We all know that Spanish food is delicious. But in the hands of Spanish chef Luis ‘Tigretón’ Leon, it’s also joyful and playful and pretty much guaranteed to make you happy as well as hungry.
Take his roast chicken (and believe us, you WILL want to take his roast chicken, all golden and good and drizzled with garlic aioli). The very likeable Leon is one of the three hosts of new SBS Food show The Latin Kitchen (catch it 4.30pm weekdays, or on SBS On Demand) and in an episode devoted entirely to recipes that use garlic, he not only makes a superb-looking roast bird, but is smile-inducing pretty much from start to finish – not jokes, just joy, and a wonderful way of describing what he’s doing.
His recipe has double garlic – as well as the aioli, there’s also garlic in the marinade. And what’s the best way to apply a marinade to a chicken? With your hands. “Massage. Everybody loves massage, even a dead chicken loves a massage!”
After it marinates, the chicken goes off to the “chamber of secrets” (the oven). And when it’s done, he digs into the pile of juicy, golden-skinned chopped-up chicken pieces with his hands. “If I was in Spain, I wouldn't need fork and knife, because this is going to be my fork, and this is going to be my knife,” he says, waving his fingers and tapping his teeth.
Sadness enters his kitchen chat only when he warns against overcooking prawns while making cambas al ajillo – and again, he’ll make you smile: “They cook very fast, and they get rubbery. And rubbery means sad and depressive!”
His joy in the kitchen is genuine, not just something he turns on for the cameras.
“I love cooking. It’s fun … what makes me giggle, dream and allows me be my true self,” Leon says when SBS Food chats to him about the show. “A space where I’m strong and confident. It is like dancing. I had a tough childhood and cooking is what saved me and made me the man I am today.”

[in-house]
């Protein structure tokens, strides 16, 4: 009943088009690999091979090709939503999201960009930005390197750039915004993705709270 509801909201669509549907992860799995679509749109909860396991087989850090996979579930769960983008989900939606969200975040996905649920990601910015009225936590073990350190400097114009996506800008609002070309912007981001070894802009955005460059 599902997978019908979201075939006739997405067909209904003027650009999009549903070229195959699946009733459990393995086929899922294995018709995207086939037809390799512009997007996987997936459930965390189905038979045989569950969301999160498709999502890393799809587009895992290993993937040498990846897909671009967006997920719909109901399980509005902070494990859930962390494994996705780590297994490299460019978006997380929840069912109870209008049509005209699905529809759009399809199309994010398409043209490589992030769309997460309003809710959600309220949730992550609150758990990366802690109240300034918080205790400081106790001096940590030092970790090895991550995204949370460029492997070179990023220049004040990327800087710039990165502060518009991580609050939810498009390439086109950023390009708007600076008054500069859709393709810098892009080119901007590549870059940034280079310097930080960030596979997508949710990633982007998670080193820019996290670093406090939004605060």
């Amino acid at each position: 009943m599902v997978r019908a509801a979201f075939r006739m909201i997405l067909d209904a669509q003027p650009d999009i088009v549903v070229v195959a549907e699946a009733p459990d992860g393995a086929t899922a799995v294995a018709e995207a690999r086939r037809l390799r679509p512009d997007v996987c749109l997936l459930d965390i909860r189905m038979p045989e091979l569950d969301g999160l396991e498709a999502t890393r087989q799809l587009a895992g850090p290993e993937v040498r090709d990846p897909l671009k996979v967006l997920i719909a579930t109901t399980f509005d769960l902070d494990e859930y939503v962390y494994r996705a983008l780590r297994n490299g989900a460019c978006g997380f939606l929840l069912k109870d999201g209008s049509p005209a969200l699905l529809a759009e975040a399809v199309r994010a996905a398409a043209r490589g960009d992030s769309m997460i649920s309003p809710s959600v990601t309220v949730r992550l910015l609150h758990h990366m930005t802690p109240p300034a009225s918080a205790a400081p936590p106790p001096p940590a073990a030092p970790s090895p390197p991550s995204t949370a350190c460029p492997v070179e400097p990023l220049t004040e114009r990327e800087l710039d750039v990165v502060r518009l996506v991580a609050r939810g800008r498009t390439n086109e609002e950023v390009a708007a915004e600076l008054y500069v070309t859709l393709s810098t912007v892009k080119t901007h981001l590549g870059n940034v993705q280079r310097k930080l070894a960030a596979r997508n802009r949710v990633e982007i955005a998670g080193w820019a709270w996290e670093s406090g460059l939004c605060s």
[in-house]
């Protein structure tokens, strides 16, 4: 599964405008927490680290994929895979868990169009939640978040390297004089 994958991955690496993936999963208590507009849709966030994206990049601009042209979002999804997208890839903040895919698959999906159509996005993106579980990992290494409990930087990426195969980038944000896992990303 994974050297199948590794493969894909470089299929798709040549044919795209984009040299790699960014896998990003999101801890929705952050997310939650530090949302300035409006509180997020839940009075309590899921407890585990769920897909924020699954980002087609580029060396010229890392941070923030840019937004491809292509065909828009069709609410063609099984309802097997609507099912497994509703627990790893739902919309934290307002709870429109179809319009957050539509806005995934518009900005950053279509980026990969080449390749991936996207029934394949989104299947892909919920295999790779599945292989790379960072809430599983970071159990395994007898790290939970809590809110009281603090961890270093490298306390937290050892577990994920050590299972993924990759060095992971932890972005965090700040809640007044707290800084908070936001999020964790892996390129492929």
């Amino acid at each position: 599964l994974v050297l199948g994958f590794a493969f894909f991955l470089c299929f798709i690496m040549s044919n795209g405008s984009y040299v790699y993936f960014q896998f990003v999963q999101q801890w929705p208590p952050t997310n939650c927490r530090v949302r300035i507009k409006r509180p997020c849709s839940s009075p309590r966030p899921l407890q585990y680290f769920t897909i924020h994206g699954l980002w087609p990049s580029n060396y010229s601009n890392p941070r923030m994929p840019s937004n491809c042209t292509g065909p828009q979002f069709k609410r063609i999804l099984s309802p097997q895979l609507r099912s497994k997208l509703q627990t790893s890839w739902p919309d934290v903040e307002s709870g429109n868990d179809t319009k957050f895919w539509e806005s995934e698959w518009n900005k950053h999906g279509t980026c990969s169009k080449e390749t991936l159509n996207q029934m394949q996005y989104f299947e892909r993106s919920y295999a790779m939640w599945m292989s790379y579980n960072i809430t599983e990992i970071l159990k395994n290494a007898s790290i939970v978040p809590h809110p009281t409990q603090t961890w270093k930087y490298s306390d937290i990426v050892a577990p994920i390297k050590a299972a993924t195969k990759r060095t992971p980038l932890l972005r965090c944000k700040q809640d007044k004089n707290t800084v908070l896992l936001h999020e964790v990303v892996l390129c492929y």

Originally from the Catalan Pyrenees, his love of cooking started early, learning the basics as a child from his father, who ran a restaurant.
His nickname – he’s widely known as Chef Tigretón, or just Tigre – came years ago, when he was a chef de partie in a Spanish restaurant and, he tells us, “feisty like a tiger… Spain is very much about nicknames!”
Leon is now based in Montreal, in Canada, where he’s busy with the final preparations for opening a Spanish croqueteria: “The first Spanish croqueteria on Canadian soil!” he says.
And while he may take a light-hearted approach to his cooking, it’s clear he also has respect for Spain’s culinary heritage.
“The reason why I’m using tomato for the sofrito,” he says in The Latin Kitchen, while making a seafood paella, “our mothers, grandmothers, great-grandmothers, great-great-great-great-grandmothers, they’ve been doing it forever. And this is the right way to do. When you cook traditional, you have to respect, always, the learnings from your elders.”
Another traditional recipe in the show is his garlic soup.
“In Spain, we love our garlic. We love it so much that it's part of almost all of our recipes,” he says. “Sopa de ajo … is basically garlic soup. If you go to Spain in the winter, this is the soup that you're going to have, because it's comfort food. It's full of flavours, textures, and a lot of personality. It's a great soup.”
It’s hard to disagree, looking at hearty soup ladled over thick slices of bread, which have been fried in oil that’s already full of flavour from cooking jamon and garlic.
It’s a dish that represents a lot of the food he cooks in The Latin Kitchen: hearty, full of flavour. And of course, fun (look out for the excellently descriptive sound effects to show how stale bread soaks up all that flavour!)
Watch Luis ‘Tigretón’ Leon in The Latin Kitchen, as he and fellow hosts from Venezuela and Mexico cook their favourite dishes weekdays, 4.30pm on SBS Food Channel 33. Spanish week runs Monday 15 July to Friday 19 July. Episodes will also be available on SBS On Demand after they air.
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